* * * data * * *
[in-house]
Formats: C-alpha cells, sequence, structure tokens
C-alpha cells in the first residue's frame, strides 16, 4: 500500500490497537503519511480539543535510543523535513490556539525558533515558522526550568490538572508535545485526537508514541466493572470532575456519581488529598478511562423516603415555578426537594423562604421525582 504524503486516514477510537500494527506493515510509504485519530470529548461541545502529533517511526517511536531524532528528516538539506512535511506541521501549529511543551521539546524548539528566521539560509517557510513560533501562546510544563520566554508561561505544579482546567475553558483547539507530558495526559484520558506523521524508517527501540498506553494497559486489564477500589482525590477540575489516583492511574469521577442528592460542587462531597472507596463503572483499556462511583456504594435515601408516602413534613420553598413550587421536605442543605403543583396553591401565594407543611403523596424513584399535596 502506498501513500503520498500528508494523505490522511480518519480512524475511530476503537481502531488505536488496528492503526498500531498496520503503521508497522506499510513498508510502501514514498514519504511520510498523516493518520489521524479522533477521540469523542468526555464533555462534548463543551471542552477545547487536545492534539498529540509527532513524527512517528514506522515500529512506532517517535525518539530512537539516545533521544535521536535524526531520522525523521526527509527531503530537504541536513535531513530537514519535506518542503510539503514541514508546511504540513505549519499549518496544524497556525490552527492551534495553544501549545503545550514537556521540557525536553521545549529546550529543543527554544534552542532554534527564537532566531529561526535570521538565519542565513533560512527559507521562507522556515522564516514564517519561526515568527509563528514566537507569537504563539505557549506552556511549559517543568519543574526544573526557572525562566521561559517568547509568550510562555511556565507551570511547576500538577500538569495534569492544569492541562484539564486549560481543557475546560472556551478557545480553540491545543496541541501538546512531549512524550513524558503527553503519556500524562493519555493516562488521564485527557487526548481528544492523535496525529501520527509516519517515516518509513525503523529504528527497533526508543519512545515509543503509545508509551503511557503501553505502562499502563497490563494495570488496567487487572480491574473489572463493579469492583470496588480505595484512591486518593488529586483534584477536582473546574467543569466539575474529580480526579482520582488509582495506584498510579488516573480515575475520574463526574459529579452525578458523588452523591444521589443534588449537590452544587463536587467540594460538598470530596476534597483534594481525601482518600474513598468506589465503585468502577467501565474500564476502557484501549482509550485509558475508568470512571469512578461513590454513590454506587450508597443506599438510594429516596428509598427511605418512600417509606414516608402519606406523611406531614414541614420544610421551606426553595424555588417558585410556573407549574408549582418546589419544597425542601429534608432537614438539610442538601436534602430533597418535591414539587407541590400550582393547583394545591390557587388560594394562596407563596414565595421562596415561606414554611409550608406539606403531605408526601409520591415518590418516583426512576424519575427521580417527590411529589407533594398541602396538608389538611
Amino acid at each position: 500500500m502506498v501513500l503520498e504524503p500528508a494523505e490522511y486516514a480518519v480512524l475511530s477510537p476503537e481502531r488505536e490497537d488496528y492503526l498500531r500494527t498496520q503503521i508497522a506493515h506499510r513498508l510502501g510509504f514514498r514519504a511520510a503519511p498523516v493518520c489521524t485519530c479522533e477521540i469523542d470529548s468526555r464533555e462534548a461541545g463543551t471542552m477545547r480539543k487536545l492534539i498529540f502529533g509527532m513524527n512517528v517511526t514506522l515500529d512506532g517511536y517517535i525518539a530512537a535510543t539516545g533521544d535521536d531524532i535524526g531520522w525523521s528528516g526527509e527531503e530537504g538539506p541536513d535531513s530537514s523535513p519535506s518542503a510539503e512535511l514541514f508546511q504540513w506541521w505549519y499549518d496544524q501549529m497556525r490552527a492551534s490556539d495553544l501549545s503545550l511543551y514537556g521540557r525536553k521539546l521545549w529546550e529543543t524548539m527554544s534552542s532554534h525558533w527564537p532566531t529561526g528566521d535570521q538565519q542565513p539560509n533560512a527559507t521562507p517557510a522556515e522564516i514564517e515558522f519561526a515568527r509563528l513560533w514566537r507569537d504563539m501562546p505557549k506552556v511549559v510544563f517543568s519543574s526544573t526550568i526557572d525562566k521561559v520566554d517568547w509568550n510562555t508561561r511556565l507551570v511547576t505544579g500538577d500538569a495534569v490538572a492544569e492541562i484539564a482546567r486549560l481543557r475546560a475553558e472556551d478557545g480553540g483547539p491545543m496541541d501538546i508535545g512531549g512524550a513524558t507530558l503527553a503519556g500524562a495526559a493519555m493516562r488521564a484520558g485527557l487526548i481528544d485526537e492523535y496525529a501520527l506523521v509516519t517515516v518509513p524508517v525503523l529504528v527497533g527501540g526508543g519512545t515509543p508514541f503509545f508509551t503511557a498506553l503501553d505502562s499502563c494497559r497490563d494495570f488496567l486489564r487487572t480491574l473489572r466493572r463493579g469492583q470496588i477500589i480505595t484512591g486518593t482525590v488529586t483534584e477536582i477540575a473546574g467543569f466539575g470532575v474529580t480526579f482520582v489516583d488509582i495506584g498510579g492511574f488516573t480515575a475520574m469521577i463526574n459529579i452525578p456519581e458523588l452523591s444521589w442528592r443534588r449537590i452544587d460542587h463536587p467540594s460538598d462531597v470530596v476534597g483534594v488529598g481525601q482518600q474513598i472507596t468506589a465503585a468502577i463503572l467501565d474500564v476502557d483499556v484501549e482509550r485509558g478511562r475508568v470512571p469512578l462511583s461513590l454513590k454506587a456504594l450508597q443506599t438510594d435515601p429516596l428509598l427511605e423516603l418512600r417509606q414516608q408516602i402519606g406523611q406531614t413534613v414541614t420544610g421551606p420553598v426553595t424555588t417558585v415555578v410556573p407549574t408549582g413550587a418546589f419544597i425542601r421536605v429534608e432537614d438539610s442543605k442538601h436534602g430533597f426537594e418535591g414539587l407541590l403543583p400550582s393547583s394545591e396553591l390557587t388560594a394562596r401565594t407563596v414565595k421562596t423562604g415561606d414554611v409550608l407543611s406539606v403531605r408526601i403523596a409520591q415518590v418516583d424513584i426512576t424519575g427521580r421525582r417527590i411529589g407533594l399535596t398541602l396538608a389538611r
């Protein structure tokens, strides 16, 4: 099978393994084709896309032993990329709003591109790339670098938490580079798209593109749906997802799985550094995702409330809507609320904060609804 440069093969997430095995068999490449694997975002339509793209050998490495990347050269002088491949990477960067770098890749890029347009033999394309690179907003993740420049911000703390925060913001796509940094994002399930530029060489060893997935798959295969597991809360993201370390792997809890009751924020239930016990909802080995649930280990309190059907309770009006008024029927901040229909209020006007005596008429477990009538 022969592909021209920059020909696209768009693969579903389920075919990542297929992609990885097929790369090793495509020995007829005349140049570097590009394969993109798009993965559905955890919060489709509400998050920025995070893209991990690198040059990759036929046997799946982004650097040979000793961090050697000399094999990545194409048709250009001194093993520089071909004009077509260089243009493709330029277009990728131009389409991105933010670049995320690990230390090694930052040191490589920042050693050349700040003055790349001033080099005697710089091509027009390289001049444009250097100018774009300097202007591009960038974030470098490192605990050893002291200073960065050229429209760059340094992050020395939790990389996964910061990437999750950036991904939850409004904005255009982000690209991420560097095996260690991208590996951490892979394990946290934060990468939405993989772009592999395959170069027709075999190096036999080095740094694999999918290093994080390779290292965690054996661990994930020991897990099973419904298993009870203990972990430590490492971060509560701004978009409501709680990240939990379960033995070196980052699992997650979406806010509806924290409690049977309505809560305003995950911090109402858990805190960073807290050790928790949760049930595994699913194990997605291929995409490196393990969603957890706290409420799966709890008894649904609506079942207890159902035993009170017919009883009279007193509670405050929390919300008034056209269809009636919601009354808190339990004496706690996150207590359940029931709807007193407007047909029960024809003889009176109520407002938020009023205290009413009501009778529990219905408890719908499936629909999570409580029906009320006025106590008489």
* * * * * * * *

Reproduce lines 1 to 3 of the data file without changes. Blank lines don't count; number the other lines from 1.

[in-house]
Formats: C-alpha cells, sequence, structure tokens
C-alpha cells in the first residue's frame, strides 16, 4: 500500500490497537503519511480539543535510543523535513490556539525558533515558522526550568490538572508535545485526537508514541466493572470532575456519581488529598478511562423516603415555578426537594423562604421525582 504524503486516514477510537500494527506493515510509504485519530470529548461541545502529533517511526517511536531524532528528516538539506512535511506541521501549529511543551521539546524548539528566521539560509517557510513560533501562546510544563520566554508561561505544579482546567475553558483547539507530558495526559484520558506523521524508517527501540498506553494497559486489564477500589482525590477540575489516583492511574469521577442528592460542587462531597472507596463503572483499556462511583456504594435515601408516602413534613420553598413550587421536605442543605403543583396553591401565594407543611403523596424513584399535596 502506498501513500503520498500528508494523505490522511480518519480512524475511530476503537481502531488505536488496528492503526498500531498496520503503521508497522506499510513498508510502501514514498514519504511520510498523516493518520489521524479522533477521540469523542468526555464533555462534548463543551471542552477545547487536545492534539498529540509527532513524527512517528514506522515500529512506532517517535525518539530512537539516545533521544535521536535524526531520522525523521526527509527531503530537504541536513535531513530537514519535506518542503510539503514541514508546511504540513505549519499549518496544524497556525490552527492551534495553544501549545503545550514537556521540557525536553521545549529546550529543543527554544534552542532554534527564537532566531529561526535570521538565519542565513533560512527559507521562507522556515522564516514564517519561526515568527509563528514566537507569537504563539505557549506552556511549559517543568519543574526544573526557572525562566521561559517568547509568550510562555511556565507551570511547576500538577500538569495534569492544569492541562484539564486549560481543557475546560472556551478557545480553540491545543496541541501538546512531549512524550513524558503527553503519556500524562493519555493516562488521564485527557487526548481528544492523535496525529501520527509516519517515516518509513525503523529504528527497533526508543519512545515509543503509545508509551503511557503501553505502562499502563497490563494495570488496567487487572480491574473489572463493579469492583470496588480505595484512591486518593488529586483534584477536582473546574467543569466539575474529580480526579482520582488509582495506584498510579488516573480515575475520574463526574459529579452525578458523588452523591444521589443534588449537590452544587463536587467540594460538598470530596476534597483534594481525601482518600474513598468506589465503585468502577467501565474500564476502557484501549482509550485509558475508568470512571469512578461513590454513590454506587450508597443506599438510594429516596428509598427511605418512600417509606414516608402519606406523611406531614414541614420544610421551606426553595424555588417558585410556573407549574408549582418546589419544597425542601429534608432537614438539610442538601436534602430533597418535591414539587407541590400550582393547583394545591390557587388560594394562596407563596414565595421562596415561606414554611409550608406539606403531605408526601409520591415518590418516583426512576424519575427521580417527590411529589407533594398541602396538608389538611